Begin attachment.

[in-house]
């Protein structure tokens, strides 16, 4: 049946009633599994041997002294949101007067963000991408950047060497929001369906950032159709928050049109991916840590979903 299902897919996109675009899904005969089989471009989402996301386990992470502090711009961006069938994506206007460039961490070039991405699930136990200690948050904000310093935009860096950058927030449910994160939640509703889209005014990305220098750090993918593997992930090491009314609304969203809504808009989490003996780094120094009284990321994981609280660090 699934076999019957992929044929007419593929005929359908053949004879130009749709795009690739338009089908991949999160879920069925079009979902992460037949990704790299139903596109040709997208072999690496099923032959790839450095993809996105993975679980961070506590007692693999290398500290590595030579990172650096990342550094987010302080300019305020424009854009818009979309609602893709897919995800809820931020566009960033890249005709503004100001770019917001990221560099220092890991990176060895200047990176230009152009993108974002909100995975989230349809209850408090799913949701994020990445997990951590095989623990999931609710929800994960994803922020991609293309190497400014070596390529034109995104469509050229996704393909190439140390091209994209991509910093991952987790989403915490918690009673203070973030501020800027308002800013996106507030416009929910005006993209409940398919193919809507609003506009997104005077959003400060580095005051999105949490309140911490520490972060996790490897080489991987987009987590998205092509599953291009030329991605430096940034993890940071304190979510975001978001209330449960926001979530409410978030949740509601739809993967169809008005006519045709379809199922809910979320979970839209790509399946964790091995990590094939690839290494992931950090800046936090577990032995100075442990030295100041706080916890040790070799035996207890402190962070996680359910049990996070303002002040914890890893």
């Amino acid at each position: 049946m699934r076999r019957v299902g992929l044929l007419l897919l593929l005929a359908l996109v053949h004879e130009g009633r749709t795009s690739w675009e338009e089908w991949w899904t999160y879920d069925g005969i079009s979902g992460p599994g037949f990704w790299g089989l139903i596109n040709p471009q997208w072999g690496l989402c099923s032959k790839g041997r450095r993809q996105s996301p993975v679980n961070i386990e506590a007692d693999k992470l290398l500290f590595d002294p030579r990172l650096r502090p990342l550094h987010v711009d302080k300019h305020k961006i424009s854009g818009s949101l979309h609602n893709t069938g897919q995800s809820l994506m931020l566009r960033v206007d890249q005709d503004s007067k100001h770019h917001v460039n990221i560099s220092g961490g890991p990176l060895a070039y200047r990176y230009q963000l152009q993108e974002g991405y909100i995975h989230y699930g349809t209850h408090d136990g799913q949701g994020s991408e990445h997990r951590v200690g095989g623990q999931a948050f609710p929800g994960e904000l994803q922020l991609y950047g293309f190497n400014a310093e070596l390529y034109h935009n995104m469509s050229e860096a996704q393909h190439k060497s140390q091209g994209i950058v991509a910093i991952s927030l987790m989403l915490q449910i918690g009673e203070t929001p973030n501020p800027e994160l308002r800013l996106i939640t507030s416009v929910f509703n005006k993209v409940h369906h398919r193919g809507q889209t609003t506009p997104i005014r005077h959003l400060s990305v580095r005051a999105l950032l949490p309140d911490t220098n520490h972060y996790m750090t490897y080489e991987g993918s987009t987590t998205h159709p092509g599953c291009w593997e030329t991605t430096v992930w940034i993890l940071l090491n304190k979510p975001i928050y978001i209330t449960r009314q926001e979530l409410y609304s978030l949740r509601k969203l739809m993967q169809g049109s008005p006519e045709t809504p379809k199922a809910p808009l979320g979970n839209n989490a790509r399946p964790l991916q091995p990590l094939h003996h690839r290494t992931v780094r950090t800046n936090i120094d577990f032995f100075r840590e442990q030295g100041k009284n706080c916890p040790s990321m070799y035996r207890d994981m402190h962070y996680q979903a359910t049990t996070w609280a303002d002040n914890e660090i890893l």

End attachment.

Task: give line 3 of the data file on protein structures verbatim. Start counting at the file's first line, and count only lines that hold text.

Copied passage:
């Amino acid at each position: 049946m699934r076999r019957v299902g992929l044929l007419l897919l593929l005929a359908l996109v053949h004879e130009g009633r749709t795009s690739w675009e338009e089908w991949w899904t999160y879920d069925g005969i079009s979902g992460p599994g037949f990704w790299g089989l139903i596109n040709p471009q997208w072999g690496l989402c099923s032959k790839g041997r450095r993809q996105s996301p993975v679980n961070i386990e506590a007692d693999k992470l290398l500290f590595d002294p030579r990172l650096r502090p990342l550094h987010v711009d302080k300019h305020k961006i424009s854009g818009s949101l979309h609602n893709t069938g897919q995800s809820l994506m931020l566009r960033v206007d890249q005709d503004s007067k100001h770019h917001v460039n990221i560099s220092g961490g890991p990176l060895a070039y200047r990176y230009q963000l152009q993108e974002g991405y909100i995975h989230y699930g349809t209850h408090d136990g799913q949701g994020s991408e990445h997990r951590v200690g095989g623990q999931a948050f609710p929800g994960e904000l994803q922020l991609y950047g293309f190497n400014a310093e070596l390529y034109h935009n995104m469509s050229e860096a996704q393909h190439k060497s140390q091209g994209i950058v991509a910093i991952s927030l987790m989403l915490q449910i918690g009673e203070t929001p973030n501020p800027e994160l308002r800013l996106i939640t507030s416009v929910f509703n005006k993209v409940h369906h398919r193919g809507q889209t609003t506009p997104i005014r005077h959003l400060s990305v580095r005051a999105l950032l949490p309140d911490t220098n520490h972060y996790m750090t490897y080489e991987g993918s987009t987590t998205h159709p092509g599953c291009w593997e030329t991605t430096v992930w940034i993890l940071l090491n304190k979510p975001i928050y978001i209330t449960r009314q926001e979530l409410y609304s978030l949740r509601k969203l739809m993967q169809g049109s008005p006519e045709t809504p379809k199922a809910p808009l979320g979970n839209n989490a790509r399946p964790l991916q091995p990590l094939h003996h690839r290494t992931v780094r950090t800046n936090i120094d577990f032995f100075r840590e442990q030295g100041k009284n706080c916890p040790s990321m070799y035996r207890d994981m402190h962070y996680q979903a359910t049990t996070w609280a303002d002040n914890e660090i890893l």